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Miami Probate Lawyer Probate Attorney Miami Do Life Insurance Proceeds Go Through Florida Probate?

Do Life Insurance Proceeds Go Through Florida Probate?

Generally, life insurance proceeds will go directly to the designated beneficiaries in the policy and are not considered Florida probate assets.

The probate and estate attorneys at Farshchian Law, P.A. are often asked whether life insurance is required by law to go through or is subject to Florida probate. The answer is, in most cases, “no.” Life insurance is one of those assets that do not normally go through Florida probate. This is because of the life insurance policy names a beneficiary. As a result, upon the death of the insured, the life insurance proceeds are paid directly to the beneficiary, not to the estate.

Death benefits payable under your life insurance policy are not, under Florida law, considered estate assets, which means they will not be distributed according to your will –which sometimes means they will end up going to the wrong people.

The money that is paid out on your life insurance policy upon your death is technically not “your” money. It actually belongs to the insurance company which, under the life insurance policy, is legally obligated to pay the beneficiary named in it. For this reason, that money is not really part of your estate, and you cannot control who will receive it through your Last Will. You control who gets this money by designating a beneficiary in your initial life insurance application, and you can change that beneficiary only by filling with the insurance company a “change of beneficiary” form provided by them.

Although this is how life insurance proceeds are usually handled, there are some exceptions, as with most things in law. The main exception is when the insurance policy is payable directly to the decedent’s estate, which happens in cases where the decedent designated no beneficiary or the beneficiary named in the policy dies before the insured and a change of beneficiary was not requested on time. The majority of life insurance policies only pay the insurance money directly to the beneficiary if the beneficiary survives the person whose life was insured. If the beneficiary dies before the insured, the life insurance funds will be considered estate assets, just like any bank account owned by the decedent, and will be required by law to go through Florida probate.

This can lead to trouble in a wide variety of cases. For instance, if the beneficiaries named in a life insurance policy are not the same as the beneficiaries of the decedent’s estate, the result could be a distribution the decedent never intended and would not be happy with.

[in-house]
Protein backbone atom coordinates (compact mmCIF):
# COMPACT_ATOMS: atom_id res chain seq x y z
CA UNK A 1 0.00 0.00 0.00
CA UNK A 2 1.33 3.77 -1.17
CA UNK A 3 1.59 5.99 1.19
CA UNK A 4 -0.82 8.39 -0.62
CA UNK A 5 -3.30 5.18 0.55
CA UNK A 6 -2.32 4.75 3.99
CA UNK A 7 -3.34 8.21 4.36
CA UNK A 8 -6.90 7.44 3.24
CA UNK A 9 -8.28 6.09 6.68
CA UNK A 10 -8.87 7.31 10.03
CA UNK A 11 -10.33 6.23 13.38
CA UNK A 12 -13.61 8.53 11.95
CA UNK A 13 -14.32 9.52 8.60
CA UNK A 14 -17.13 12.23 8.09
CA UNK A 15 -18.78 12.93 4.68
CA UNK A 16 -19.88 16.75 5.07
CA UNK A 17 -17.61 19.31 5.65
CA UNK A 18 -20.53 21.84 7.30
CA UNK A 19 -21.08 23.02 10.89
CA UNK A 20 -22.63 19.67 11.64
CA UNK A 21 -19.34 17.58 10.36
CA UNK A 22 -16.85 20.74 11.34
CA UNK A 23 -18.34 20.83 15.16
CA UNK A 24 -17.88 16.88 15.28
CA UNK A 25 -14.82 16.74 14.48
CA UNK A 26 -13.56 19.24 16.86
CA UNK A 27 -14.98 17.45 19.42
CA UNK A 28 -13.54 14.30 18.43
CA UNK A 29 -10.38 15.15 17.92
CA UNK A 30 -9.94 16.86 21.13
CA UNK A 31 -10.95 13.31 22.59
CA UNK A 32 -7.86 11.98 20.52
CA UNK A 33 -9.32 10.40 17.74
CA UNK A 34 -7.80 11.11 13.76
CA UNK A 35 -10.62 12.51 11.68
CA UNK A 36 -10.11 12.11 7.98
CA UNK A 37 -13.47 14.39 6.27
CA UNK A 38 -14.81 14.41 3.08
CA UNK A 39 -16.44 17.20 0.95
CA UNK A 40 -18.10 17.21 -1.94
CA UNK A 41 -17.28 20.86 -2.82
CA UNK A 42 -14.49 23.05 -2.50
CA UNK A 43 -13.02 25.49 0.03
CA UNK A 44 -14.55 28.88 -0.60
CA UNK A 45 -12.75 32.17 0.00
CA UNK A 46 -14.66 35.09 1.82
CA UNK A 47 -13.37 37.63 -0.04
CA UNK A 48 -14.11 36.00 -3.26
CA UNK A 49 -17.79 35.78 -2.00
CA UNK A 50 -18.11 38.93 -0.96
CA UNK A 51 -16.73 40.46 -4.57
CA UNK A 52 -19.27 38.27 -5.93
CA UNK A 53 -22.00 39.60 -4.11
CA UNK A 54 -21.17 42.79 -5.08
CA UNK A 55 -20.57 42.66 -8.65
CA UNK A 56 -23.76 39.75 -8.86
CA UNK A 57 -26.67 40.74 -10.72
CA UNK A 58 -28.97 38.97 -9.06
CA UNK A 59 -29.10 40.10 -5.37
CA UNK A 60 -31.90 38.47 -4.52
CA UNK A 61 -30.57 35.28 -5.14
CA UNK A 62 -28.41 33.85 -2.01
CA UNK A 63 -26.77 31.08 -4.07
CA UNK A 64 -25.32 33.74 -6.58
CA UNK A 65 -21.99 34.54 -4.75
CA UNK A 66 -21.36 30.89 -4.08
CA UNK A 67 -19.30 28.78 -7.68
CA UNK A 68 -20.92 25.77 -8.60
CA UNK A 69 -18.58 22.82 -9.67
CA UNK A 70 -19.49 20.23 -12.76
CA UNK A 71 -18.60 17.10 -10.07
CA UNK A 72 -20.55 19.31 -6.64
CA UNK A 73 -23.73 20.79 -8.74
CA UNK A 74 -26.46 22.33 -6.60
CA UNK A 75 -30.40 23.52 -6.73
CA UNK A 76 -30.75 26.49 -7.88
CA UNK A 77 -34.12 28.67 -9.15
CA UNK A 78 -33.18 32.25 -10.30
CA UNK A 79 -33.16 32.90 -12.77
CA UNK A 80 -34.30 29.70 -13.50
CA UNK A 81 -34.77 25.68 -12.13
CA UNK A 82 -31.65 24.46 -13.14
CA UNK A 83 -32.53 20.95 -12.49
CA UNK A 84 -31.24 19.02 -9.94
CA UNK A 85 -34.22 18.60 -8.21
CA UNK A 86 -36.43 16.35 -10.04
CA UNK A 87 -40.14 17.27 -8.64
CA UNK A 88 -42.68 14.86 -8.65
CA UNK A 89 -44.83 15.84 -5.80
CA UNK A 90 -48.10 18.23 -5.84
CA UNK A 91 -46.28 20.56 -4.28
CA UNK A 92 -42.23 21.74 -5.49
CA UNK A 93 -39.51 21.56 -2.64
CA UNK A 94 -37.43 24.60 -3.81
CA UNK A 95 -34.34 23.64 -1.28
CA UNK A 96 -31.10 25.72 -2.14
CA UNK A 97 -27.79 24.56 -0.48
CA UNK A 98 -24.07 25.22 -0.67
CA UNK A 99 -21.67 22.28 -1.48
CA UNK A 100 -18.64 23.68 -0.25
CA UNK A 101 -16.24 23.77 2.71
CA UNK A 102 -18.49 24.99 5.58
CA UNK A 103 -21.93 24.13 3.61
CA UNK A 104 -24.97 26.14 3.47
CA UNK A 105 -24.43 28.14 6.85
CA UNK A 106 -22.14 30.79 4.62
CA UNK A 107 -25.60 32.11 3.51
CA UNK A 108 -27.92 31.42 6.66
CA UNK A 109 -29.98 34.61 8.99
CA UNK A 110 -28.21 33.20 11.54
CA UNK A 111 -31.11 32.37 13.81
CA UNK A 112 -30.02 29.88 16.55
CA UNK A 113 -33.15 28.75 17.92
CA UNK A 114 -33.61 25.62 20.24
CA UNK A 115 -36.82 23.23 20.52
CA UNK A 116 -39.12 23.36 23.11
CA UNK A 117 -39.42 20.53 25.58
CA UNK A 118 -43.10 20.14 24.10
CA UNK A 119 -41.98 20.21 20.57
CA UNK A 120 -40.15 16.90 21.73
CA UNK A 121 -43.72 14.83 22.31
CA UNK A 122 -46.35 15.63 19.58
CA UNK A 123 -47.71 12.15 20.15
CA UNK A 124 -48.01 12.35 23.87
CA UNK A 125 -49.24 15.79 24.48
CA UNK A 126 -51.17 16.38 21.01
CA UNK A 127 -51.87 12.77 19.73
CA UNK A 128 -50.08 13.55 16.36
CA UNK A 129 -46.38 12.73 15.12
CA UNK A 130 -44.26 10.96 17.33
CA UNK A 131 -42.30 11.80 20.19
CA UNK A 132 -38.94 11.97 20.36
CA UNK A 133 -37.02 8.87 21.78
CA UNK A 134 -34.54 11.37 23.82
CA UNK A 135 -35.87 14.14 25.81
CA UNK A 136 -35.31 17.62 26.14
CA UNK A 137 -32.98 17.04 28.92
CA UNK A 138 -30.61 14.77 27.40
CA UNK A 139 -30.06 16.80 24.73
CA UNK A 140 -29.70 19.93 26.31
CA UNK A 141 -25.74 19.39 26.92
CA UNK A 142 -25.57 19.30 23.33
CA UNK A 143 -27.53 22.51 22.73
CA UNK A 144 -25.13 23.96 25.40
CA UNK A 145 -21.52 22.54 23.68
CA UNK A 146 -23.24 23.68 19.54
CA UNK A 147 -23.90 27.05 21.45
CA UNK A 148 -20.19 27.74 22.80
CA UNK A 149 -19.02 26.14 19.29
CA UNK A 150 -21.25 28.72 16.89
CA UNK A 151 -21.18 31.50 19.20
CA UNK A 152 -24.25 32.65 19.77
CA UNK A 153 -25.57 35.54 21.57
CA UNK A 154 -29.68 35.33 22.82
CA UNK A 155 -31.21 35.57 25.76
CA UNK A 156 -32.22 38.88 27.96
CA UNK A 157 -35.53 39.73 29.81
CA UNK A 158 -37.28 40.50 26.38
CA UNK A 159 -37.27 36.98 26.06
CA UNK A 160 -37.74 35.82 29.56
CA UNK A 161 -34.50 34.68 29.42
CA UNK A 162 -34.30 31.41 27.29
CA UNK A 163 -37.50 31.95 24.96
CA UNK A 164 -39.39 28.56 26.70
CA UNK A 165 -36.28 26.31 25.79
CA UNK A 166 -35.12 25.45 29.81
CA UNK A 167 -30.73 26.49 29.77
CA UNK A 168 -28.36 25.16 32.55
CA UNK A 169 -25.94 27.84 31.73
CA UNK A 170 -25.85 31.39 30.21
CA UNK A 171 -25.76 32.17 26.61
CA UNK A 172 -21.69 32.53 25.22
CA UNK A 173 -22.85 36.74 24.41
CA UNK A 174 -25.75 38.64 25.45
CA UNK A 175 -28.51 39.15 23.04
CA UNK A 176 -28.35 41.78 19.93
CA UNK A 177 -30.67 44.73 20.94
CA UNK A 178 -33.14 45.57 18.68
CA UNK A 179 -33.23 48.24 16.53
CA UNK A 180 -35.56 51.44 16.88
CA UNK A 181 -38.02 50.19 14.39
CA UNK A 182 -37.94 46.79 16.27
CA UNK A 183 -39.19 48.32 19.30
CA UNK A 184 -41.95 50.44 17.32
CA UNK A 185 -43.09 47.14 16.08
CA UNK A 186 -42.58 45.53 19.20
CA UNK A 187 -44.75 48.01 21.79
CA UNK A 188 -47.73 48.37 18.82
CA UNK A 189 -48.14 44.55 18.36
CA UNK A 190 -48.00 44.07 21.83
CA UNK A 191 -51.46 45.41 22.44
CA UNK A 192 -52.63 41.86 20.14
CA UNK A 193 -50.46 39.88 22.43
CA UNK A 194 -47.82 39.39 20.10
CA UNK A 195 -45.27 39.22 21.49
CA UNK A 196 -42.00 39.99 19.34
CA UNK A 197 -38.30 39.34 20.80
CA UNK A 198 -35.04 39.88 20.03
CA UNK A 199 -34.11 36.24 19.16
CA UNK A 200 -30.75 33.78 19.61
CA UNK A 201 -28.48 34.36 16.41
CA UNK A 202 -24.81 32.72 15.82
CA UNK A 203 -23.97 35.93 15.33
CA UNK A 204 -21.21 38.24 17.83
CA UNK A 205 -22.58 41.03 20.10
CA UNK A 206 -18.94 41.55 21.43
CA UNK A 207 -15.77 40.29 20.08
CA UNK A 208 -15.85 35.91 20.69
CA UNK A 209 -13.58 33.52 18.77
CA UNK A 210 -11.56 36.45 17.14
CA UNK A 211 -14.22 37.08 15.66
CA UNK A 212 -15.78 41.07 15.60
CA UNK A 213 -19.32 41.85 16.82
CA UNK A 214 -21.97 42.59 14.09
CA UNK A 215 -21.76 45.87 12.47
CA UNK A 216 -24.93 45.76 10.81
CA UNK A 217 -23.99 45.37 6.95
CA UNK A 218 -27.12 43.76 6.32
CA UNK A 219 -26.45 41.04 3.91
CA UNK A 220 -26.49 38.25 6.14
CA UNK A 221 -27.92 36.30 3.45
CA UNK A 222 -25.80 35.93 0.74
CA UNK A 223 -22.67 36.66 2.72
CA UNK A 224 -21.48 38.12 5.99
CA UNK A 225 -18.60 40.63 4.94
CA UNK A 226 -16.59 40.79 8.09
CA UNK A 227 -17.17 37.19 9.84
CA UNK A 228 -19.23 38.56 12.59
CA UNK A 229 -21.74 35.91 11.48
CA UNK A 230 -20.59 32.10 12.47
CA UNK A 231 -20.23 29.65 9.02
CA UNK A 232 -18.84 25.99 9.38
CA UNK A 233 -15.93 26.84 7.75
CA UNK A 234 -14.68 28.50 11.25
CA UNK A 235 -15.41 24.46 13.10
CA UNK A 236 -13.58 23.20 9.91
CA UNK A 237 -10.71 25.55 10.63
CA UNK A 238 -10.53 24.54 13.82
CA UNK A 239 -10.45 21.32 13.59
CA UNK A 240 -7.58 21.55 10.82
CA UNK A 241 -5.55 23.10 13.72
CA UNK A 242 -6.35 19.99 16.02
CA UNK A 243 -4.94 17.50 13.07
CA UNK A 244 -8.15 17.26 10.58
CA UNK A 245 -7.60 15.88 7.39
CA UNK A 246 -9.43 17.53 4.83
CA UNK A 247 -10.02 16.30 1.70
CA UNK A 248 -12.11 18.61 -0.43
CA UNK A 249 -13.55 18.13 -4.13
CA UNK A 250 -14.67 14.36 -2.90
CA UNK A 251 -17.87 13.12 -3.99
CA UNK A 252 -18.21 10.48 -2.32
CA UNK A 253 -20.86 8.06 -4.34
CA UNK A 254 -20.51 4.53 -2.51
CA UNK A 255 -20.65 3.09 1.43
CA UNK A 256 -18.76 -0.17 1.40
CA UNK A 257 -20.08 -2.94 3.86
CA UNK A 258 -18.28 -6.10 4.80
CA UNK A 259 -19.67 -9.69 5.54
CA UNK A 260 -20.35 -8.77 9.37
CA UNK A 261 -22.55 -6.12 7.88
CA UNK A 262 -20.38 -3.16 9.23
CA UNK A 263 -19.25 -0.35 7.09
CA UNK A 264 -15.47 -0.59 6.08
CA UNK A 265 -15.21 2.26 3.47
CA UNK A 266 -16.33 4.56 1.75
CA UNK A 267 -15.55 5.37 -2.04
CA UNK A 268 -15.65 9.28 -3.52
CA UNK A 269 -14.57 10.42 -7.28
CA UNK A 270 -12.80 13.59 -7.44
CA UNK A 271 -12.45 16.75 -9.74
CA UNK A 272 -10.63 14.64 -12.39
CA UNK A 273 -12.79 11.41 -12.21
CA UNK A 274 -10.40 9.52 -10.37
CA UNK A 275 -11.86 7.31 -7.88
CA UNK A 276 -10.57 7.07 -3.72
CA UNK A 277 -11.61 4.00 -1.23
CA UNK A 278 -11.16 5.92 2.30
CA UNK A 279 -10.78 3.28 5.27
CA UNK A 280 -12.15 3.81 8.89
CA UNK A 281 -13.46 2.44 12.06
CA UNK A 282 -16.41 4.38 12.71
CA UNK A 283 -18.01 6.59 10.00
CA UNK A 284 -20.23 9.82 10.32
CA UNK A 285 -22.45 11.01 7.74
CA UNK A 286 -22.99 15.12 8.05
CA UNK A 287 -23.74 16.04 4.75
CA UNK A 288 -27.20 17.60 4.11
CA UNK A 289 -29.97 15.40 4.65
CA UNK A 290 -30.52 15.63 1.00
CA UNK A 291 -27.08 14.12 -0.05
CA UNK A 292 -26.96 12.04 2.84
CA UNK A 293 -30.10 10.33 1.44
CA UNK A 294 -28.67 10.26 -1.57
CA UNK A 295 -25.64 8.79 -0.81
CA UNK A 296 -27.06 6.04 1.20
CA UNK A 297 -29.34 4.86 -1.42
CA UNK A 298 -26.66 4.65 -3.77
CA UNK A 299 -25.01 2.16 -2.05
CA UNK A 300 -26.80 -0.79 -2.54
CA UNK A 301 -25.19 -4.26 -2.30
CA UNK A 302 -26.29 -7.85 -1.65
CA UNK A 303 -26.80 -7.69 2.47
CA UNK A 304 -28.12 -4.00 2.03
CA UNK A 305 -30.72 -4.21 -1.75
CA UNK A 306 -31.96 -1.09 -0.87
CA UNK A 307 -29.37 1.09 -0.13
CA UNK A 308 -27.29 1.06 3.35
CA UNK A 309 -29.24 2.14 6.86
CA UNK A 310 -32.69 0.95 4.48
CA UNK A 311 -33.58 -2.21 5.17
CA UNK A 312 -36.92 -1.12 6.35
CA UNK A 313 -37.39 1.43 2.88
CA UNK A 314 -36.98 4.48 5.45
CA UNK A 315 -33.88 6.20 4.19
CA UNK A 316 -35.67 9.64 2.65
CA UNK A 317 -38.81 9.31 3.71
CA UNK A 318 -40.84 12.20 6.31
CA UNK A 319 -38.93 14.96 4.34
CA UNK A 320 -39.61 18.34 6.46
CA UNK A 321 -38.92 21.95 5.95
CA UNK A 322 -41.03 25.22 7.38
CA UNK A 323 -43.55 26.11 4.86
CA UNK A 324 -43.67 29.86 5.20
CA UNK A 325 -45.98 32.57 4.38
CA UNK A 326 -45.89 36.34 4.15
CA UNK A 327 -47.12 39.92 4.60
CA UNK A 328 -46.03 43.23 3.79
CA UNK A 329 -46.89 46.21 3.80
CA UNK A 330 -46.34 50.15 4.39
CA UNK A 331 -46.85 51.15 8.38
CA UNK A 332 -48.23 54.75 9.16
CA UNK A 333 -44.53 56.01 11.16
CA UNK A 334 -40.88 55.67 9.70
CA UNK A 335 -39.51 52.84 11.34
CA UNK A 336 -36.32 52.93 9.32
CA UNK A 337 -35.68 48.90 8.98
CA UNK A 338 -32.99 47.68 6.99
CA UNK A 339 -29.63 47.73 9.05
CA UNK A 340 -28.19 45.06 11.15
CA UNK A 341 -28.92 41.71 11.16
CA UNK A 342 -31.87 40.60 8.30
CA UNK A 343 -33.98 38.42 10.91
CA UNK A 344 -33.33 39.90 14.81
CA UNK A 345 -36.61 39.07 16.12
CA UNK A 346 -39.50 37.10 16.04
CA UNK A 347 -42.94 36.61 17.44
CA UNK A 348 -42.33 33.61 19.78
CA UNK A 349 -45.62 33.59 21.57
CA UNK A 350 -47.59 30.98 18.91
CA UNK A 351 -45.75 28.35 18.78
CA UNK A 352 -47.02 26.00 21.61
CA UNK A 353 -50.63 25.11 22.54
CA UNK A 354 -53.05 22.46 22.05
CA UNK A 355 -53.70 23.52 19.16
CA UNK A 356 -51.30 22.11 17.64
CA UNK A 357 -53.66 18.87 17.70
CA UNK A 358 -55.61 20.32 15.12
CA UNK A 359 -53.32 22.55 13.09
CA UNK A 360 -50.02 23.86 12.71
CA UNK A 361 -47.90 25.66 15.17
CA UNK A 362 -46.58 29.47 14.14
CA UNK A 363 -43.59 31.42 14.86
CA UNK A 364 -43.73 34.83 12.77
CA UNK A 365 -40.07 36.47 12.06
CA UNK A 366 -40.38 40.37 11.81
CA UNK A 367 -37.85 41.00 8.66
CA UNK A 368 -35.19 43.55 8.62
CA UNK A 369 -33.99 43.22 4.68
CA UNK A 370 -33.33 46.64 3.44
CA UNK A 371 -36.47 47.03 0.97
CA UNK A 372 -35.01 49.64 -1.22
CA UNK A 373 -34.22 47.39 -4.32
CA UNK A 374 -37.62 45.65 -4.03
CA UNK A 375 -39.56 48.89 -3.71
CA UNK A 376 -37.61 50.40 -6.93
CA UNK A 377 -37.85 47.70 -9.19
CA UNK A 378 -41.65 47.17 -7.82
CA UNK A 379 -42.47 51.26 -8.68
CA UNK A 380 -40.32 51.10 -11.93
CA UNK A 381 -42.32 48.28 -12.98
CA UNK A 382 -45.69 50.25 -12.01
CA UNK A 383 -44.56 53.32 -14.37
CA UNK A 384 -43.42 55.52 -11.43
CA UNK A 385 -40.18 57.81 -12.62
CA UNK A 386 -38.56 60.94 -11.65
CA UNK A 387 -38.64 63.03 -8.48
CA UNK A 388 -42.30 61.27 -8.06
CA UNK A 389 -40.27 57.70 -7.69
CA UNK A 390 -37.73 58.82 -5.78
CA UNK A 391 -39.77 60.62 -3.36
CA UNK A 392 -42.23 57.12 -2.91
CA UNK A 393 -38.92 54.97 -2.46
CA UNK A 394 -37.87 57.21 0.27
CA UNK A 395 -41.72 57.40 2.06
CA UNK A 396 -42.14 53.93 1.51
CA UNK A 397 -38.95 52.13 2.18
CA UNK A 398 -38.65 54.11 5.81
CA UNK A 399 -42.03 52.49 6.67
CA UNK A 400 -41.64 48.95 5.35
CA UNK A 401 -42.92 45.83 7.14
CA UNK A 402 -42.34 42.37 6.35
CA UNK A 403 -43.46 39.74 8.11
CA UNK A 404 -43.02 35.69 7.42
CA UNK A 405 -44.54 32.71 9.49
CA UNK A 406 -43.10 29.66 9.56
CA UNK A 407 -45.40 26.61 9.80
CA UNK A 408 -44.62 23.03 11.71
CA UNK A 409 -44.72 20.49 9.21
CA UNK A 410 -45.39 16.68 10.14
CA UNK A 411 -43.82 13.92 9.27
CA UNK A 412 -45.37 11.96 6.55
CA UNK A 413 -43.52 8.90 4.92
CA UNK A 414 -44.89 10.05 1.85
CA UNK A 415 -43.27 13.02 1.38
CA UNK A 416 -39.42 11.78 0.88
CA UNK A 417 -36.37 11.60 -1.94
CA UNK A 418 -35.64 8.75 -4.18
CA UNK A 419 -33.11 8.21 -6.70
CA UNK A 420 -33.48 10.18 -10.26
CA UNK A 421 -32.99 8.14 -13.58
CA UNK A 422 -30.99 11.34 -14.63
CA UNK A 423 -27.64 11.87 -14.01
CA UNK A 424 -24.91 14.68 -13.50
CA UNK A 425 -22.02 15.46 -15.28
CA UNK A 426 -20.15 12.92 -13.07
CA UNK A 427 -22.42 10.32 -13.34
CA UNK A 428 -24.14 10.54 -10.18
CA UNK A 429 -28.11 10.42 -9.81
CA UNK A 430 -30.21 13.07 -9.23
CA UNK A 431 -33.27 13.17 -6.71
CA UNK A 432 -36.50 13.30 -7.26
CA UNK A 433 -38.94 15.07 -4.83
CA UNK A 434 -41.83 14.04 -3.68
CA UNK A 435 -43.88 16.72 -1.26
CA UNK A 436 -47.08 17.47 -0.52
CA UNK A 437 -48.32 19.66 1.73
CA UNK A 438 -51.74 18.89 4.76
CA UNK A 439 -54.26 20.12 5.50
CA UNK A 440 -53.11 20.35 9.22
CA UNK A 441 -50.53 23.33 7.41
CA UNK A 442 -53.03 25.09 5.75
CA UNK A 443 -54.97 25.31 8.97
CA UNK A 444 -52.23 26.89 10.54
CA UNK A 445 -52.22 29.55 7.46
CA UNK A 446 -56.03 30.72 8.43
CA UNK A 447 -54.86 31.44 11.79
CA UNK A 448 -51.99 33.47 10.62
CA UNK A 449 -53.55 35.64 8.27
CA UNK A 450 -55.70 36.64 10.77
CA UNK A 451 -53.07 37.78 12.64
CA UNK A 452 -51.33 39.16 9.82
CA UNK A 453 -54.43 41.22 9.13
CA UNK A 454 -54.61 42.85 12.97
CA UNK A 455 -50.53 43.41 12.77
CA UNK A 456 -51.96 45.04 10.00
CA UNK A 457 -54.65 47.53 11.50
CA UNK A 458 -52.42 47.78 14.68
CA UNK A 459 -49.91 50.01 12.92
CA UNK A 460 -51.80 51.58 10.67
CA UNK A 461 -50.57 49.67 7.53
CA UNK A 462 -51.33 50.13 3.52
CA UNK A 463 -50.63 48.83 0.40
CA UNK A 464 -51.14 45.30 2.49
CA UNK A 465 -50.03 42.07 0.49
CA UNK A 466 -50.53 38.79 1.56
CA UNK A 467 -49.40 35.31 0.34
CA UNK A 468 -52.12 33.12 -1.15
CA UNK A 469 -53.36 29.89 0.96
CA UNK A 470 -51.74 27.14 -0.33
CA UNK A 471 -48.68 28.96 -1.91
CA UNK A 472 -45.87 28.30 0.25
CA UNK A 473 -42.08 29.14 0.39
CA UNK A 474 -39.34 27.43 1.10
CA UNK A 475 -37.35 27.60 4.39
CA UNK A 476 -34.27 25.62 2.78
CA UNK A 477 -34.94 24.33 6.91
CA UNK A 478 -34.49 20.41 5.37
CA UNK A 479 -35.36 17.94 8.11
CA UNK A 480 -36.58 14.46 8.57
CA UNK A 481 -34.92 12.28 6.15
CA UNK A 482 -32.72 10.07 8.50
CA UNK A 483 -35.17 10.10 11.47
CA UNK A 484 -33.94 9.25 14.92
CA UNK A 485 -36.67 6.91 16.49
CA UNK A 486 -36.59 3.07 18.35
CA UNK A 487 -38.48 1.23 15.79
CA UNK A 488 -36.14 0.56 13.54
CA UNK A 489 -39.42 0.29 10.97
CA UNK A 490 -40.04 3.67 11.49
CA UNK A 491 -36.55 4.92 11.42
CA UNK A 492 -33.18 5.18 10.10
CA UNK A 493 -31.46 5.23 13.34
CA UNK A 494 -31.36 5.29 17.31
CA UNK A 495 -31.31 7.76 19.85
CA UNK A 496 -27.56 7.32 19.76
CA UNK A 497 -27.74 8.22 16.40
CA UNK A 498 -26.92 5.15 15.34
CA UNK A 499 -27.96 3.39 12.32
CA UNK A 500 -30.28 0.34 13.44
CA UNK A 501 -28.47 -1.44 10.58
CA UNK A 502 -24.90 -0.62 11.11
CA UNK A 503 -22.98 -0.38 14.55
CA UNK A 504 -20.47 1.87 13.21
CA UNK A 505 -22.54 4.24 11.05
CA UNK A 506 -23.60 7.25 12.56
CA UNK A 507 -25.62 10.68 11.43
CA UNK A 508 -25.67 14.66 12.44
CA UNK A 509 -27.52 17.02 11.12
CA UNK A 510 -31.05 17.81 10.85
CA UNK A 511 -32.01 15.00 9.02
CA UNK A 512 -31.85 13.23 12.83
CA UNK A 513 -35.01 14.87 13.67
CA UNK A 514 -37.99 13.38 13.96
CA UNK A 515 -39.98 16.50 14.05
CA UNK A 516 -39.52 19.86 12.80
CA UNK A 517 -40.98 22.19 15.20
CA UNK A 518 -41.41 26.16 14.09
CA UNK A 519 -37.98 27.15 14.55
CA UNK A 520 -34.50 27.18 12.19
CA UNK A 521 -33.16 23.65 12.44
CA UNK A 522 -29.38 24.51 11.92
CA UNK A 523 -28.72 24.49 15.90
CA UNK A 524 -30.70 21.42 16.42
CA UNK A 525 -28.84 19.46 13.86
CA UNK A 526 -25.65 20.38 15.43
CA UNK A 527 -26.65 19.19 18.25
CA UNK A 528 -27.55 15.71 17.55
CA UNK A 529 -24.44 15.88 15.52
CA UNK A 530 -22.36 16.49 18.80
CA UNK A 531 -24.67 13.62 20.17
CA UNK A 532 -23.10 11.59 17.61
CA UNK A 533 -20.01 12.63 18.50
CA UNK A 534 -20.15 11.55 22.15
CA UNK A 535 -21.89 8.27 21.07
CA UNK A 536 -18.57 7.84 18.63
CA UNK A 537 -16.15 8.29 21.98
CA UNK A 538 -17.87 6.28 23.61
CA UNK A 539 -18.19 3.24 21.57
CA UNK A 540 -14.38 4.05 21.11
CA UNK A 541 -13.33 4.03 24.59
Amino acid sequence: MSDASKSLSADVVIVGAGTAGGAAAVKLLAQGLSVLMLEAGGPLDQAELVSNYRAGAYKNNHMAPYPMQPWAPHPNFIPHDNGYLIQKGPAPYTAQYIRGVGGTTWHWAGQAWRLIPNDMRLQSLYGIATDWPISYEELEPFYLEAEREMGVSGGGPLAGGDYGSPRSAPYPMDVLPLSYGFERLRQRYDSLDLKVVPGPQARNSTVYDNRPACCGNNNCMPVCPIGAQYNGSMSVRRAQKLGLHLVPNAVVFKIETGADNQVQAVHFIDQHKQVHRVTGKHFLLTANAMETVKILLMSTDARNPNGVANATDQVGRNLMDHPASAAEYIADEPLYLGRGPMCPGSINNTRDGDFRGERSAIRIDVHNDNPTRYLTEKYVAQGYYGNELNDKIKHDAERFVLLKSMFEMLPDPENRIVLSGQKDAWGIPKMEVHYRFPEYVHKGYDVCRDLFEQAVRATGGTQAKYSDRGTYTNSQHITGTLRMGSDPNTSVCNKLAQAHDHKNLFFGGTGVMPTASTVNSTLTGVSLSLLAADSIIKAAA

Take for example a situation where a life insurance policy names “Jane Doe” as the designated beneficiary. If Jane Doe dies before the person whose life is insured, then the life insurance funds will be paid to the next beneficiary, known as a contingent beneficiary, if there is one. If there is not a named contingent beneficiary, the policy generally provides that the funds will be paid to the insured’s estate and become probate assets. This is what happens when the beneficiary named in the policy dies and is not changed on time.

One of the lessons this example teaches us that it is indescribably important to make sure that any life insurance policy is up-to-date when it comes to the primary and contingent beneficiaries named in it. By doing this, life insurance funds will not be pulled into the Florida probate process, which means less time and money spent on dealing with this particular asset during probate.

Also, sometimes after a divorce, people forget to change the beneficiary named in their life insurance policies, which could lead to trouble upon death. Fortunately, a recent change in Florida law means that such designations of the ex-spouse are no longer valid after divorce.

The main conclusion that can be made from this is that whenever you have a major life change, such as a family member’s death or a divorce, you should make sure to review your life insurance plans and beneficiary designations in order to ensure that the funds go to the right people.

Contact Farshchian Law, P.A. for your Estate and Probate Needs

At Farshchian Law, P.A., our team of Probate Attorneys looks forward to helping you with your estate and probate needs all over the state of Florida. To get in touch with one of our experts, call us at (305) 901-5628 or send us an email to Probate@JFRealEstateLaw.com.

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Jennie G. Farshchian, Esq.
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